(PRWEB) April 26, 2005
Under the "No Child Left Behind Act," public schools whose students consistently fail standardized tests can now be shut down. To protect their jobs, teachers and principals are now under intense pressure to cheat Â to fudge test scores and report cards to fool parents and school administrators.
How do public schools deceive parents? Joel Turtel, author of the new book, "Public Schools, Public Menace: How Public Schools Lie to Parents and Betray Our Children" (ISBN #0-9645693-2-9), lists some of the ways teachers can ÂcheatÂ:
1. Poor students are excluded or discouraged from taking the tests.
2. Teachers assign tests as homework or teach test items in class.
3. Test security is minimal or even nonexistent.
4. Students are allowed more time than prescribed by test regulations.
5. Unrealistic, highly improbable improvements from test to test are not audited or investigated.
6. Teachers and administrators are not punished for flagrant violations of test procedures.
7. Test results are reported in ways that exaggerate achievement levels.
(from Myron Lieberman's book, "Public Schools: An Autopsy")
In December 1999, a special investigation of New York City schools revealed that two principals and dozens of teachers and assistant teachers were helping students cheat on standardized math and reading tests.
Andrew J. Coulson, in his brilliant book, "Market Education: The Unknown History," cites an example of how public schools deliberately lie to parents about their childrenÂs academic abilities:
ÂConsistently greeted by AÂs and BÂs on their childrenÂs report cards, the parents of Zavala Elementary School had been lulled into complacency, believing that both the school and its students were performing well. In fact, Zavala was one of the worst schools in the district, and its students ranked near the bottom on statewide standardized tests. When a new principal took over the helm and requested that the statewide scores be read out at a PTA meeting, parents were dismayed by their childrenÂs abysmal showing, and furious with teachers and school officials for misleading them with inflated grades.Â
In 1992, the scholarly journal Educational Measurement: Issues and Practice published the results of a national survey about teacher cheating. Janie Hall and Paul Kleine, the authors of the report, asked 2256 public-school teachers, principals, superintendents, and testing supervisors if their colleagues cheated on tests. Forty-four percent of those questioned answered yes. Also, 55 percent of the teachers surveyed said they were aware that many of their fellow teachers changed students' answers, taught specific parts of tests prior to the tests, and gave students hints during tests. Today, the pressure for teachers and principals to cheat is even greater because of the No Child Left Behind Act.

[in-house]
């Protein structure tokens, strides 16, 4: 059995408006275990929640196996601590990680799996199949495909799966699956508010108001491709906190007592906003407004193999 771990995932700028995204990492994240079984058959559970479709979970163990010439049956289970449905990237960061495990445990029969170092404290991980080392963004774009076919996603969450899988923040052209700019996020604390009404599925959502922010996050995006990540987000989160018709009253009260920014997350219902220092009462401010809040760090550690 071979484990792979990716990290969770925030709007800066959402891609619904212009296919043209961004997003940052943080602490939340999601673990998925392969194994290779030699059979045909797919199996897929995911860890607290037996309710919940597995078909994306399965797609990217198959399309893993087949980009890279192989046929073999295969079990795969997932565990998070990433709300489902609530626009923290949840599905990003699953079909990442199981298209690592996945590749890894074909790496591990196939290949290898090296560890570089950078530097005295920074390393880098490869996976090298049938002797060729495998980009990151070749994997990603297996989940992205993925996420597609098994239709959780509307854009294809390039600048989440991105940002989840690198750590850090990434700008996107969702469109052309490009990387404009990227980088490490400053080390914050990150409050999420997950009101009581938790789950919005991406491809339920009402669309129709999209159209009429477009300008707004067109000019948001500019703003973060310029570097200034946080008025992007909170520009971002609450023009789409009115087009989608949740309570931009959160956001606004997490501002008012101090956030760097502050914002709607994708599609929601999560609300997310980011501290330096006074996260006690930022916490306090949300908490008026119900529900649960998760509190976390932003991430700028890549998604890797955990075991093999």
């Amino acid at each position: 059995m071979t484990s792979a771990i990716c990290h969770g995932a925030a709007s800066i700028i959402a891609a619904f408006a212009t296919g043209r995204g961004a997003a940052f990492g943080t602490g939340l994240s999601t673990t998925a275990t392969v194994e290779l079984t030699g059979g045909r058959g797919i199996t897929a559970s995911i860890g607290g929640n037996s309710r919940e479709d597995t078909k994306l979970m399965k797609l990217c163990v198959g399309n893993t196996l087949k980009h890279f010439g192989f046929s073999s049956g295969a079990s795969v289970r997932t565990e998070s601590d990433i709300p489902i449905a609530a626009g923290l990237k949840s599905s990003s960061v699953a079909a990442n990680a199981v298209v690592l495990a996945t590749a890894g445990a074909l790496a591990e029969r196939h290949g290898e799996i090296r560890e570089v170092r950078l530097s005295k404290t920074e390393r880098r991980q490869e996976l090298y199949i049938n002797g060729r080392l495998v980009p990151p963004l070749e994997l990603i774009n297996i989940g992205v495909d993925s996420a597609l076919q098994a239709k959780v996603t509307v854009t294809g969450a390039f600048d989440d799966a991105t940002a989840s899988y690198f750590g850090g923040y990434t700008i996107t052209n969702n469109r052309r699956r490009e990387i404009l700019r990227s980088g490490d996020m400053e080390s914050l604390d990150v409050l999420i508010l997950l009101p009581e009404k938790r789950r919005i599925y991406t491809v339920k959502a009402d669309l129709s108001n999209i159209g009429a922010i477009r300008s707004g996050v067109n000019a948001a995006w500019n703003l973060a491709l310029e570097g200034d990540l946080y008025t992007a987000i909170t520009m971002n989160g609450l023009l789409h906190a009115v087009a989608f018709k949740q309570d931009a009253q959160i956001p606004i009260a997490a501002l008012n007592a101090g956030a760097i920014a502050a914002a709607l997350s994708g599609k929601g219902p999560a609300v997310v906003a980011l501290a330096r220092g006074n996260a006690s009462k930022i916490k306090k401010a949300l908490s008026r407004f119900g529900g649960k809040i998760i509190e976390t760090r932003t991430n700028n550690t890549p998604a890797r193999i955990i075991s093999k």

In 1990, three academics, Harold Stevenson, Chuansheng Chen, and David Uttal did a study of the attitudes and academic achievement of black, white, and hispanic children in Chicago. They found a disturbing gap between what parents thought their children were learning and the childrenÂs actual performance. Teachers in high-poverty schools had given AÂs to students for work that would have earned them CÂs or DÂs in affluent suburban schools.
In the study, black mothers of Chicago elementary school students rated their childÂs skills and abilities quite high and thought their kids were doing well in reading and math. The children thought the same thing. Unfortunately, the researchers found that the parentsÂ and childrenÂs self-evaluations of their math and reading skills were way above their actual achievement levels.
There was a big gap between their optimistic self-evaluations and their dismal academic performance on independent tests. Public schools were giving these children a false idea of their academic skill levels. In other words, these children were heading towards failure and no one bothered to tell them.
Parents would not be wise to trust any claims by teachers or school authorities about their childrenÂs alleged academic abilities, even in so-called ÂgoodÂ schools in suburban neighborhoods. Parents should have an outside independent company test their childÂs reading and math skills to find out how their child is really doing. If parents find that their childÂs academic skills are far below what their local public school led them to believe, they might want to take their child out of public school and look for better education alternatives.
The Resources section in "Public Schools, Public Menace" shows parents many excellent, low-cost education options for their kids, such as the new Internet schools, learning computer software just for kids, and home-schooling.
Parents will find more information about public schools on Turtel's website, http://www.mykidsdeservebetter.com. The website also lists many reading and math-skill testing companies parents can use to determine their children's true reading and math abilities.
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